Drop fellow DvInfo'er Ty Ford a line. He's a very active voice talent.

Kell Smith October 12th, 2008 02:15 PM

Thanks you guys, I'll pass this on to him. =)

David W. Jones October 13th, 2008 05:47 AM

Quote:

Originally Posted by Kell Smith (Post 948661)
I have a friend with an incredible voice and I am trying to get him started. He did one voiceover for me and did it perfectly. I asked him to work up some kind of rate he wants to charge so I can build it into estimates.
Can anyone here give him some solid advice on

1) how to charge for his VOs - are they by the hour? How much? Etc- I did some preliminary research but haven't found rates yet.
2) What he needs to do to be truly ready to market himself. Does he need to work with a studio? Train somewhere? How does that part of the business work?

If anyone can point him to where he can get some grounded advice, not just someone trying to sell him something, I would really appreciate it. Thanks

Rates are different, depending on union/non-union work.
As far as pricing goes, my non AFTRA rates for broadcast work are based on market size.
For example... a smaller market size TV VO might bring $125, while a national VO might bring $1500. Narration pricing is based on finished minute.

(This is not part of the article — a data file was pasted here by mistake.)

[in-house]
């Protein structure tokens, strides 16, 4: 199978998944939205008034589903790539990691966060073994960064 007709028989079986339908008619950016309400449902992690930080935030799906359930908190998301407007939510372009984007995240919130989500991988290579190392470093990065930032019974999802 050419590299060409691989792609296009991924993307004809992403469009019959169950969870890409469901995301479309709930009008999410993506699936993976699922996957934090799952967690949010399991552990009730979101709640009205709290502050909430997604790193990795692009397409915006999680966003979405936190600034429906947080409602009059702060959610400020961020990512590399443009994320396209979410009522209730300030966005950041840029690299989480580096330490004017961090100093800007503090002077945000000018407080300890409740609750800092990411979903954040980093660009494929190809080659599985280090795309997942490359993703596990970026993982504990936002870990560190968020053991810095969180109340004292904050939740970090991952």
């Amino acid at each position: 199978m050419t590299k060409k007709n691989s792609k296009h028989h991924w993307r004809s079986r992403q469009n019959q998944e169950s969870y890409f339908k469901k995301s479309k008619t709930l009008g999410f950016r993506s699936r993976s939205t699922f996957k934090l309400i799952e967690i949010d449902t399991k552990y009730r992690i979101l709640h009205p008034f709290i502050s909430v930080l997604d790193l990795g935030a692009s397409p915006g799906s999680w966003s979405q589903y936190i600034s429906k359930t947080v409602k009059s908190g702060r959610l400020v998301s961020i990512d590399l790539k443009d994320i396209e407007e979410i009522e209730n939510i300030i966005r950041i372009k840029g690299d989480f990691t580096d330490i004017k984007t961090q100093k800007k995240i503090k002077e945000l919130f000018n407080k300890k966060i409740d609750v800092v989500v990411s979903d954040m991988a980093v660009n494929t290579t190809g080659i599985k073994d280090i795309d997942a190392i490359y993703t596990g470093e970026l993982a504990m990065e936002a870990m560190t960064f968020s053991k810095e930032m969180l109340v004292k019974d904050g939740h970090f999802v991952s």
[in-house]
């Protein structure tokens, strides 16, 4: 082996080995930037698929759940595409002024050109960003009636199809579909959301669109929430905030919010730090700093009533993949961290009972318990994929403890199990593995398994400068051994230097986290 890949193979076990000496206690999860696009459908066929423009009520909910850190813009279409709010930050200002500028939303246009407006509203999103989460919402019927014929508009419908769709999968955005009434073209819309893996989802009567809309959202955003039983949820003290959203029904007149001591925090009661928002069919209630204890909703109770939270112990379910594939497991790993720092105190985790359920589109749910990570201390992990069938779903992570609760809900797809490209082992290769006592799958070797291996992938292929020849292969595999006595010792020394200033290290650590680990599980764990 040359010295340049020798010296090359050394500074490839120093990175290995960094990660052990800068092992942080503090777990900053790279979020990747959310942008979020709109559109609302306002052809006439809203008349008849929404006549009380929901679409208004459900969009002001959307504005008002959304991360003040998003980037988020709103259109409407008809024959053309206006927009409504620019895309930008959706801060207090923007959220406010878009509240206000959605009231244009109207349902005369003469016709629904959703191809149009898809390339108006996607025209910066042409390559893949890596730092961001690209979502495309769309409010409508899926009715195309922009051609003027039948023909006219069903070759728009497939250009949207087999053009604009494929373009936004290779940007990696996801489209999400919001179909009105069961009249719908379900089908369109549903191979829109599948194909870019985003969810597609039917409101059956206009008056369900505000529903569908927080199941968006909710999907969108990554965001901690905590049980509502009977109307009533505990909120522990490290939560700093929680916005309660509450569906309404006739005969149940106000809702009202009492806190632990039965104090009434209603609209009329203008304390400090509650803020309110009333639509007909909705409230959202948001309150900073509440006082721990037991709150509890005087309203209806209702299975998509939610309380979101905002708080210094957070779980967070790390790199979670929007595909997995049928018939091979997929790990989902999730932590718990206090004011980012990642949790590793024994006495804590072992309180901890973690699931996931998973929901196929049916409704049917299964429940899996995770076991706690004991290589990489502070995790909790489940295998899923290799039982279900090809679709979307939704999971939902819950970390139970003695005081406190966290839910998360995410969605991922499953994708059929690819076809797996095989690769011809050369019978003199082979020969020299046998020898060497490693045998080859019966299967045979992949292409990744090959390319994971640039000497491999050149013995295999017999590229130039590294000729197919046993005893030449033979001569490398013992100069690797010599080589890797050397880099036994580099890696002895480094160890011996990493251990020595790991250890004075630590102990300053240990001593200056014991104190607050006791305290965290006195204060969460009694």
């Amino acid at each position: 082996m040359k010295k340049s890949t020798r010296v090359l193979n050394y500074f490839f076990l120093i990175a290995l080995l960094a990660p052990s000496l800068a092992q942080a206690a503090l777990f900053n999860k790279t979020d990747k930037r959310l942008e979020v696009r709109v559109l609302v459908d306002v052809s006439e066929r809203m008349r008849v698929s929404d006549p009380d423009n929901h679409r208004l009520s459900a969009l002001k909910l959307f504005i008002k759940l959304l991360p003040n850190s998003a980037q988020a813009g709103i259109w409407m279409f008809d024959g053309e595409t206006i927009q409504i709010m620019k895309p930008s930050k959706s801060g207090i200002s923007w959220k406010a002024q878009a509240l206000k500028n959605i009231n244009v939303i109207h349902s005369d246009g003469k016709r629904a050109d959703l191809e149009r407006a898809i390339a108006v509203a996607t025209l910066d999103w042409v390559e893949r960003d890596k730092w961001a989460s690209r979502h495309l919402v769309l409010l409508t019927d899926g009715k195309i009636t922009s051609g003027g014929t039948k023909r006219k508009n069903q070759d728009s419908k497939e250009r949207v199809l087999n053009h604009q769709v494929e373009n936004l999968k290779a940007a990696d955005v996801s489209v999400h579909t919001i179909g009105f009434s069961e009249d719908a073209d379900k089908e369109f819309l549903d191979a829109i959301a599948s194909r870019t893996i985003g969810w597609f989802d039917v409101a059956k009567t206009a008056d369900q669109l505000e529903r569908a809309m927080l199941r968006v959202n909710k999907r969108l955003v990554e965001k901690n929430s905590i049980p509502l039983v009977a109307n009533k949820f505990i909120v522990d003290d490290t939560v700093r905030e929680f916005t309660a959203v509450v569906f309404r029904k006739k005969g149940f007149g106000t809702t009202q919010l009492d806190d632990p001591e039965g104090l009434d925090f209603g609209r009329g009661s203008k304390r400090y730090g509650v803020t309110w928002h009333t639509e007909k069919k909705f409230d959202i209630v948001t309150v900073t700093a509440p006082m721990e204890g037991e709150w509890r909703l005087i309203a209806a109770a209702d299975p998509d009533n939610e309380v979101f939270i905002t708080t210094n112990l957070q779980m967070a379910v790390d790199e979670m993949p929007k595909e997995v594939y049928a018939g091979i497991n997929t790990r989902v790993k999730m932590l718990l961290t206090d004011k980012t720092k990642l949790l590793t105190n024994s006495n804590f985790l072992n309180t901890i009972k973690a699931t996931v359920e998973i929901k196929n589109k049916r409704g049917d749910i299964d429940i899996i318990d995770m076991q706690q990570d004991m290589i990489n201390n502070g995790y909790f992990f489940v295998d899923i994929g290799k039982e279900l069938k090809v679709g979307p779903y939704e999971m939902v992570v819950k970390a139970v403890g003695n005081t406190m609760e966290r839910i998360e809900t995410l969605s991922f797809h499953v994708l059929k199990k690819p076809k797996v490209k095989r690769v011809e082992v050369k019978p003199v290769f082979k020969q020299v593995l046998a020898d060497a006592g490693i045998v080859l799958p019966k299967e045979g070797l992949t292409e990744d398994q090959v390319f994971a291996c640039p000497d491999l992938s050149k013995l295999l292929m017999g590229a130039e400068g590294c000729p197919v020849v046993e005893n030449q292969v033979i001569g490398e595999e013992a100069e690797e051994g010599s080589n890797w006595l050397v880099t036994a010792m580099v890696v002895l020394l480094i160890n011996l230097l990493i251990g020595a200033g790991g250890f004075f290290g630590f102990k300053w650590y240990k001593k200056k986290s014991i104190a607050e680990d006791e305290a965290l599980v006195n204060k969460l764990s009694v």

As far as marketing goes, he will need a reel, "DEMO".

IMHO, the thing that makes a truly great voice talent... is not the voice!
It's the ability to take direction!

Kell Smith October 15th, 2008 11:14 PM

Thanks David.
Would it be okay if my friend contacts you with some questions? He is not in your market.
Thanks =)

David W. Jones October 16th, 2008 05:24 AM

Quote:

Originally Posted by Kell Smith (Post 951874)
Thanks David.
Would it be okay if my friend contacts you with some questions? He is not in your market.
Thanks =)

The whole USA is my market!


Sure he can contact me.

Paul Mailath October 16th, 2008 05:30 AM

Quote:

Originally Posted by David W. Jones (Post 950538)
IMHO, the thing that makes a truly great voice talent... is not the voice!
It's the ability to take direction!

how true that is!

I think it applies to to any acting - not just voice

Paul Cascio October 16th, 2008 06:47 AM

In creating a demo, is it customary/acceptable to produce fake commercials for real products?

Bill Davis October 16th, 2008 10:48 PM

Quote:

Originally Posted by Kell Smith (Post 948661)
I have a friend with an incredible voice and I am trying to get him started.
SNIP
If anyone can point him to where he can get some grounded advice, not just someone trying to sell him something, I would really appreciate it. Thanks

Well, having done a couple thousand paid VO's here's a start on the advice.